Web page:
Barclays to Sell 22% Africa Division Stake Worth $2 BillionBy and
British bank is gradually divesting unit to bolster capital
Barclays aims to reduce stake to 15% over the longer term
Barclays Plc said it will sell a further 22 percent stake in its South African unit, a holding worth about $2 billion at current prices, as part of the U.K. bank’s plan to shrink its operations and bolster capital strength.
The London-based lender is offering about 187 million shares of Barclays Africa Group Ltd. in an accelerated bookbuild after it received approval from South African authorities, it said in a statement Wednesday. The bank has demand for all the shares on offer, according to a person with knowledge of the plan. Barclays, which currently holds 50.1 percent of Barclays Africa, said it has a long-term target of reducing its shareholding in the unit to 15 percent.
The placement marks the second phase of Barclays’s plan to gradually sell down its stake and deconsolidate the unit from its accounts, releasing capital that can be invested elsewhere in the business. Chief Executive Officer Jes Staley, 60, decided to reduce the lender’s presence on the continent in favor of supporting a trimmed-down investment bank focused on London and New York.
“Regulatory approval for the separation” is “a key milestone in the execution of our strategy and the restructuring of Barclays,” Staley said in an email.
Public Investment Corp., South Africa’s biggest money manager, plans to purchase a 7 percent stake through the sale, subject to regulatory approvals. The state-owned money manager was prevented from following through on its intention of buying a bigger stake because of regulatory issues, Johannesburg-based newspaper Business Report said, citing PIC CEO Dan Matjila.
Barclays Africa shares fell 4.8 percent to 139 rand in Johannesburg on Wednesday.
The second sale follows the disposal of a 12.2 percent stake to fund managers in South Africa and abroad in May 2016. The latest phase was said to have been delayed after South African President Jacob Zuma fired Finance Minister Pravin Gordhan at the end of March, replacing him with Malusi Gigaba. Gordhan had given provisional approval to a separation agreement that involves the U.K. lender paying its subsidiary 765 million pounds ($987 million).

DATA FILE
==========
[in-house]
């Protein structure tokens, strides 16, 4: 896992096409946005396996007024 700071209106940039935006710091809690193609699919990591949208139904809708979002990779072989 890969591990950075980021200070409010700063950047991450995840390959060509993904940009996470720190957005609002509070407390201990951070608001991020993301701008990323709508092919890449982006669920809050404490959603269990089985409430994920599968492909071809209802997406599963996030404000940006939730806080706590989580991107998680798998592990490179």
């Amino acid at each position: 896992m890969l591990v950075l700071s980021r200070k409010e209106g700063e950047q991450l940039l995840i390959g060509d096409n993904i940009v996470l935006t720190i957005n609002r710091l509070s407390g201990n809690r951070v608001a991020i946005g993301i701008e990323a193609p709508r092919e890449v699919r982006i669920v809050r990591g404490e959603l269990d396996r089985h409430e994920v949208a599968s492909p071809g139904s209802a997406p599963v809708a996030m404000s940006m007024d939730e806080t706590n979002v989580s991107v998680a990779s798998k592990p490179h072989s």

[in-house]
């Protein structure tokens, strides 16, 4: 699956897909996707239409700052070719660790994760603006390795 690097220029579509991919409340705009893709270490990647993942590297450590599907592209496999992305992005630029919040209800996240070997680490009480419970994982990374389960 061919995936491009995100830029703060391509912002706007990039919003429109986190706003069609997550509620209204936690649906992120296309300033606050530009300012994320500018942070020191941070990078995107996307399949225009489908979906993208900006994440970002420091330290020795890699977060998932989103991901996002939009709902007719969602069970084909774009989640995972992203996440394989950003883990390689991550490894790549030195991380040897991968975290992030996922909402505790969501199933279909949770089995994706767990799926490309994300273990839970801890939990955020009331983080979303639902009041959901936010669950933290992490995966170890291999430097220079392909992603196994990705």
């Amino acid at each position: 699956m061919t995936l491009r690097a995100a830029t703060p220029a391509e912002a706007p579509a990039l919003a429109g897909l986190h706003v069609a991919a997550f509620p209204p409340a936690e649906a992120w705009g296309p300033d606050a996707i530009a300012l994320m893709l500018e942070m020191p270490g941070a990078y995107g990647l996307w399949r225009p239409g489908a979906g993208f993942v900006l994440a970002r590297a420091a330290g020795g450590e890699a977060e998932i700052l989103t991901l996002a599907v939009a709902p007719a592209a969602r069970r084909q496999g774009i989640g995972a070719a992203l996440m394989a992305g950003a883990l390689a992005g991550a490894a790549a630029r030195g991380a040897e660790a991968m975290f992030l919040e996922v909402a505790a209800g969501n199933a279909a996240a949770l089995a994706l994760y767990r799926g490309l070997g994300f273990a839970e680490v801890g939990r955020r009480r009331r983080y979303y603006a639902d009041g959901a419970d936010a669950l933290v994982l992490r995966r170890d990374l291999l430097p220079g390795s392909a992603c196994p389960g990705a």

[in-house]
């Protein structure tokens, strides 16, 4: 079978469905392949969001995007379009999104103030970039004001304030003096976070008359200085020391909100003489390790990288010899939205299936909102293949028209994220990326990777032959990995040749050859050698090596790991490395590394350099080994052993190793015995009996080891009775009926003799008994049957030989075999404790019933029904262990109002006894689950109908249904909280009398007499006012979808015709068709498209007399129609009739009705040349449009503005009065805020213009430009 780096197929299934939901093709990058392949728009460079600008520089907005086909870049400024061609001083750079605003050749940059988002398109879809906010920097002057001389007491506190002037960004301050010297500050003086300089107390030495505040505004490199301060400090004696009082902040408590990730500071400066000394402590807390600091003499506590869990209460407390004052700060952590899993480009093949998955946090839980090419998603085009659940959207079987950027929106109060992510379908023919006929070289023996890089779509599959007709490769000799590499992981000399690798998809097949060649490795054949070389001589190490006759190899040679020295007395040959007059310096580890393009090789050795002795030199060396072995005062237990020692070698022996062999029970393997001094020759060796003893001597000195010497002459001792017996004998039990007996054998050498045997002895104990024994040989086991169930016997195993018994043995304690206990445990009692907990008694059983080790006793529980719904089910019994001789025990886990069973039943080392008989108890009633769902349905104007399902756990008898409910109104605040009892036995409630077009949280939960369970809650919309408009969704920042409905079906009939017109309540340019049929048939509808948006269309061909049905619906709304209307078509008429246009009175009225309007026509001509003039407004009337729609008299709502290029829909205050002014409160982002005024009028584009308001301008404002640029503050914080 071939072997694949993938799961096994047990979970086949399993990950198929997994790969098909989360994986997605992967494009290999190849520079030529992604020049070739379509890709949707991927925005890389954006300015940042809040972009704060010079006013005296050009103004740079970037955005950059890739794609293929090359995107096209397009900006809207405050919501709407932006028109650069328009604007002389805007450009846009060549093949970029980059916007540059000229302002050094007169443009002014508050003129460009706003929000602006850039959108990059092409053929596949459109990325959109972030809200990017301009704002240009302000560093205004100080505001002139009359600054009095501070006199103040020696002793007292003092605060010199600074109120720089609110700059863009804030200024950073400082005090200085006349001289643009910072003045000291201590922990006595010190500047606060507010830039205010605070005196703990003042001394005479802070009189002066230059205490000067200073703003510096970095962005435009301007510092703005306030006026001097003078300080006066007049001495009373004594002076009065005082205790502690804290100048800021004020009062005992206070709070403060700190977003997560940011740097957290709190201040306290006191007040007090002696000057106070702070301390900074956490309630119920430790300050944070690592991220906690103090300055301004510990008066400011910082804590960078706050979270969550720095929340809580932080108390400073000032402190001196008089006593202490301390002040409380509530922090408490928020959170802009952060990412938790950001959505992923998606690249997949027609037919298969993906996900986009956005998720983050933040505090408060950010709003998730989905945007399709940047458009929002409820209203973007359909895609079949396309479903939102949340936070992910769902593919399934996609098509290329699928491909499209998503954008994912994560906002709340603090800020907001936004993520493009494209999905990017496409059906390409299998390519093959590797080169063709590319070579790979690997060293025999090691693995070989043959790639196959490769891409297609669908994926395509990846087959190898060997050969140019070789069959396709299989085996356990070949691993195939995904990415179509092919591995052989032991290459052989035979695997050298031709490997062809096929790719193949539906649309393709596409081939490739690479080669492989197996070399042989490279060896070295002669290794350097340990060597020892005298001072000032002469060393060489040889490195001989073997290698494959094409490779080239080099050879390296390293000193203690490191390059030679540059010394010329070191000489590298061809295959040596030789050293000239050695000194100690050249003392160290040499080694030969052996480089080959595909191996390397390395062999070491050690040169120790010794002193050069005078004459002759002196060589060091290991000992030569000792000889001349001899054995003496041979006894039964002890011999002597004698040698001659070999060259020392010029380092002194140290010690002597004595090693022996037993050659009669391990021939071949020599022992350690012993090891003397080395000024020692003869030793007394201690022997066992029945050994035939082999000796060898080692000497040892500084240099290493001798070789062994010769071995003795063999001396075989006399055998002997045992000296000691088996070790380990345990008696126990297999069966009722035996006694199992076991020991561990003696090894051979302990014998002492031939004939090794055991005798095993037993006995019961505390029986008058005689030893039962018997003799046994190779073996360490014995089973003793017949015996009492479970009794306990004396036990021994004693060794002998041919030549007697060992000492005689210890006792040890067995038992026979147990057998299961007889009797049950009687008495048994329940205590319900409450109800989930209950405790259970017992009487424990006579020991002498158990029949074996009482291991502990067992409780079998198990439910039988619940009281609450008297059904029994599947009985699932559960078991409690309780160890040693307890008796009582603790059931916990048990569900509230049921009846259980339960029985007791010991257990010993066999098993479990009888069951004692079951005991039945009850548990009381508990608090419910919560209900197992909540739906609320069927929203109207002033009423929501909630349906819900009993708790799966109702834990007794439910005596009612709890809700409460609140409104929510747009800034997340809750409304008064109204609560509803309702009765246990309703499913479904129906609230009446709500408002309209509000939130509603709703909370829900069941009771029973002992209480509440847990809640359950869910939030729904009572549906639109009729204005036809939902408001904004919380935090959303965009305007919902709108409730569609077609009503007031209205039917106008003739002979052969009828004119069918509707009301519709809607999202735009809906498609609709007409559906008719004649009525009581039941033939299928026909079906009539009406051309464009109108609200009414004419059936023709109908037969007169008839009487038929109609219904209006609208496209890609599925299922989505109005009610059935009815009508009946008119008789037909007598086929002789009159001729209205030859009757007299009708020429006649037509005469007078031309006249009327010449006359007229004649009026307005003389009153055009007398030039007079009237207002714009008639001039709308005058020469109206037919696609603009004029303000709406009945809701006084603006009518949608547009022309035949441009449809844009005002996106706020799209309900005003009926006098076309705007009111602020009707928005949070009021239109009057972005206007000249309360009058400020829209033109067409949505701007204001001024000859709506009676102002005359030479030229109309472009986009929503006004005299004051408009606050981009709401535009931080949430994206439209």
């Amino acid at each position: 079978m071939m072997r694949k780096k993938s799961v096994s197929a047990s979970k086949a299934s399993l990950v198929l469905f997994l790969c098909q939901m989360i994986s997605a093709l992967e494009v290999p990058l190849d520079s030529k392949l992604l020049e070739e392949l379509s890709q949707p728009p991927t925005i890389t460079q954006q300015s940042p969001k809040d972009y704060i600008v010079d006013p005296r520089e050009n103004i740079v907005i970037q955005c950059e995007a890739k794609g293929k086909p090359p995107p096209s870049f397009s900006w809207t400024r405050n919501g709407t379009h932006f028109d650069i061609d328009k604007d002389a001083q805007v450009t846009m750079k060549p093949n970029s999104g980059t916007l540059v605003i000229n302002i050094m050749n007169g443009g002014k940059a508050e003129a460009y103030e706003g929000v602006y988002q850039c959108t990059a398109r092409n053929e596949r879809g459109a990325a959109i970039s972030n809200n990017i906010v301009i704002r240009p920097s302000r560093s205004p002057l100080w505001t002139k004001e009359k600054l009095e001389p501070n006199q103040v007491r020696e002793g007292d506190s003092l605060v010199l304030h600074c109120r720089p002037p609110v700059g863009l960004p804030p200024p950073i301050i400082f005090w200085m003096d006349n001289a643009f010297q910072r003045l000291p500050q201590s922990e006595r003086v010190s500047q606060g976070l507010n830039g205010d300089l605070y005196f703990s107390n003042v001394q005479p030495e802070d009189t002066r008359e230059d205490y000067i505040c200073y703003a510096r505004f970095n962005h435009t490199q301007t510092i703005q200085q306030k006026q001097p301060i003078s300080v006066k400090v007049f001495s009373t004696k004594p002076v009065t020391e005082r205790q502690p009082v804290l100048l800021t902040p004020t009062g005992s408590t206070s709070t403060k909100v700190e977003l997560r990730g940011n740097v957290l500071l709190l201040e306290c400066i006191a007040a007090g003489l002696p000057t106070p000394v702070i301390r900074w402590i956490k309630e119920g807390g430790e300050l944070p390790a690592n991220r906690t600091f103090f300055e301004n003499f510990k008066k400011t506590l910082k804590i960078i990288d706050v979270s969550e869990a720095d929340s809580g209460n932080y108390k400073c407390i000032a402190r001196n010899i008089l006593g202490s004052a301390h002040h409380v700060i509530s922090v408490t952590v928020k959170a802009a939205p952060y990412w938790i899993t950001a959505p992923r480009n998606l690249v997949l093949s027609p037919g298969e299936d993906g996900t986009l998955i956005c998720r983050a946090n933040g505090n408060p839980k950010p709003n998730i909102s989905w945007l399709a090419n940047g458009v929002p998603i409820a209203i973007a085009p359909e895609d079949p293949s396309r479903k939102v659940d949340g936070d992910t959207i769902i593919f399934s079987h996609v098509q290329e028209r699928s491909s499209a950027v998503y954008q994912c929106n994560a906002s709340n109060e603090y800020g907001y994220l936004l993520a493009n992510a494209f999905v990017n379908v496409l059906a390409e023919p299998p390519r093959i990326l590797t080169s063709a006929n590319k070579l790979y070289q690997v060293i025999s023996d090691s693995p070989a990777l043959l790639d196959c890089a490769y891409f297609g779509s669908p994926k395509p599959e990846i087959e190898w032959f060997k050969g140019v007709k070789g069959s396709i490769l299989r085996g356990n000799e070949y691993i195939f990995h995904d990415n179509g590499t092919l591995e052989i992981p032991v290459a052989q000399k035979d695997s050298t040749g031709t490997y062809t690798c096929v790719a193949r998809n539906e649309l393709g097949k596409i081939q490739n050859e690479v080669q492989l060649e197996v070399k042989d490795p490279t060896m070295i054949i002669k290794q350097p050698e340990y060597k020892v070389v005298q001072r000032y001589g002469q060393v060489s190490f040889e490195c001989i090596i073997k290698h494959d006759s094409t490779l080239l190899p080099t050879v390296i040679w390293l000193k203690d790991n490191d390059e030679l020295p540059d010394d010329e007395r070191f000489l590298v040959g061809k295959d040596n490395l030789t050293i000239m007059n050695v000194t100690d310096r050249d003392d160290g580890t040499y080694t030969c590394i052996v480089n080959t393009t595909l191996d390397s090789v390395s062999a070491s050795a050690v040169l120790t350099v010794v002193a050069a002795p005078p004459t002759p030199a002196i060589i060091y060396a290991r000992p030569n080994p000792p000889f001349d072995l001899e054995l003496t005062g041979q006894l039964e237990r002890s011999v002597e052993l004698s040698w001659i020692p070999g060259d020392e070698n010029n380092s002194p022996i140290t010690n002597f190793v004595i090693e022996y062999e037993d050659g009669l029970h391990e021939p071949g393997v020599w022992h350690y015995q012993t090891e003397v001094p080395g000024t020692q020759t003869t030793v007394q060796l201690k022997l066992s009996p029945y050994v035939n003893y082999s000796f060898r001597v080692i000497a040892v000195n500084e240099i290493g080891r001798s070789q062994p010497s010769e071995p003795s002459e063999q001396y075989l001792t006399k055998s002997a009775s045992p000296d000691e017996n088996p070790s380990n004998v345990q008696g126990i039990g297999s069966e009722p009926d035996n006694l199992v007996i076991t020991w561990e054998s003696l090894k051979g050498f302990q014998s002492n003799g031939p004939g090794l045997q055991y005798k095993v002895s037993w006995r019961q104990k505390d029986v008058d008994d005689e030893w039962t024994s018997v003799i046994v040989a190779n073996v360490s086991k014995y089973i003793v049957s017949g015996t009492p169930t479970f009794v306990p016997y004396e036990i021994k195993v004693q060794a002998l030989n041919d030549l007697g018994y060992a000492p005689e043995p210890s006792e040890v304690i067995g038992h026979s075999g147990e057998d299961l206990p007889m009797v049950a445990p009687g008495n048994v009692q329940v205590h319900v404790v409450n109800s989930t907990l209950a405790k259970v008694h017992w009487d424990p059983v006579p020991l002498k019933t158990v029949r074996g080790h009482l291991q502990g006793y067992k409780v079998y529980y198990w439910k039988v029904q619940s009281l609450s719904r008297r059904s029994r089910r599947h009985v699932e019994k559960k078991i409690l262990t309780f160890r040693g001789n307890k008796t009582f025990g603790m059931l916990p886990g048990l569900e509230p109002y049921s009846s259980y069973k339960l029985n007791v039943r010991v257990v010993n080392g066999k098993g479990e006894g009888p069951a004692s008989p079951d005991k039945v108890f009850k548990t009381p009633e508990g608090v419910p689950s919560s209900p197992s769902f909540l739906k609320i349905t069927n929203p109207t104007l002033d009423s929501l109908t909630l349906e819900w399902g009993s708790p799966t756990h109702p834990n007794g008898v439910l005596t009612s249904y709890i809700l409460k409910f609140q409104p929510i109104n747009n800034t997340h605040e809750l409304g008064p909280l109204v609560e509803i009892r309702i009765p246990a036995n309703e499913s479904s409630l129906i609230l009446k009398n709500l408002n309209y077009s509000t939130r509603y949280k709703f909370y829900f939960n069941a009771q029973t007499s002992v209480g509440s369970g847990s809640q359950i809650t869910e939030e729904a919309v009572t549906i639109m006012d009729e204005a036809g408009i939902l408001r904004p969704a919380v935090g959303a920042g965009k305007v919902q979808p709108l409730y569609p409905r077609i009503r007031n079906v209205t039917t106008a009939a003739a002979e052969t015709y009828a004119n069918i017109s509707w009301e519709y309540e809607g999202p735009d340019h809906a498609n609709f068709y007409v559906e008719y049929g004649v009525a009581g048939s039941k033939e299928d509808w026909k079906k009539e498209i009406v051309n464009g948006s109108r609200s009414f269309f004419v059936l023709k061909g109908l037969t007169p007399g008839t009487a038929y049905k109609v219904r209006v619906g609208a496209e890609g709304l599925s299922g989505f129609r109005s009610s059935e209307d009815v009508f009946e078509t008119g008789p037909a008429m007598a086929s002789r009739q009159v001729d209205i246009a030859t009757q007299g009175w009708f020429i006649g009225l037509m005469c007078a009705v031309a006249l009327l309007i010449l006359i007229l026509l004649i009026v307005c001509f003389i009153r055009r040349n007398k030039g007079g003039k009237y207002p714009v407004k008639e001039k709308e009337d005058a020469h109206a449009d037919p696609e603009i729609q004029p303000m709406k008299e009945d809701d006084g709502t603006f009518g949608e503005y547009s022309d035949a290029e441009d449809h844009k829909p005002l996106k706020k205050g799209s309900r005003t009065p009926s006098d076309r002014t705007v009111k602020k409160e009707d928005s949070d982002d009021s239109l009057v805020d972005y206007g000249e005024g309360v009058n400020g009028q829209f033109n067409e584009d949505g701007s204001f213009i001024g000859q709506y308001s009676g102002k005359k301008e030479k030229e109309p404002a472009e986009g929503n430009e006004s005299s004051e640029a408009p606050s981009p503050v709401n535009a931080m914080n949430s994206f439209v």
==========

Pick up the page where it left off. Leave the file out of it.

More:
Barclays will also contribute 110 million pounds to help establish a “broad-based black economic empowerment scheme” in the country as part of the separation, the lender said in a separate statement Wednesday. The bank said it expects more costs to be incurred during the transition process after taking an 884 million-pound writedown on the division in the first quarter.
The British bank, which has had a presence on the continent for more than 100 years, first bought a controlling stake in the South African lender in 2005 when the Johannesburg-based company was still called Absa Group Ltd. It paid $5.4 billion for a 60 percent holding. That stake increased to more than 62 percent in 2013 as part of a reshuffle that saw Absa take over Barclays’s operations in eight African countries.
Deconsolidating Africa will boost Barclays’s common equity Tier 1 ratio, the key measure of capital strength, by at least 0.75 percentage point from 12.5 percent at the end of March, the bank has said.
The share placement is being coordinated by Barclays itself, aided by Citigroup Inc., Deutsche Bank AG and UBS Group AG, according to the statement. Barclays can’t sell any more Barclays Africa stock for 90 days after the latest placement is settled, a provision known as a lock-up restriction.
— With assistance by Ruth David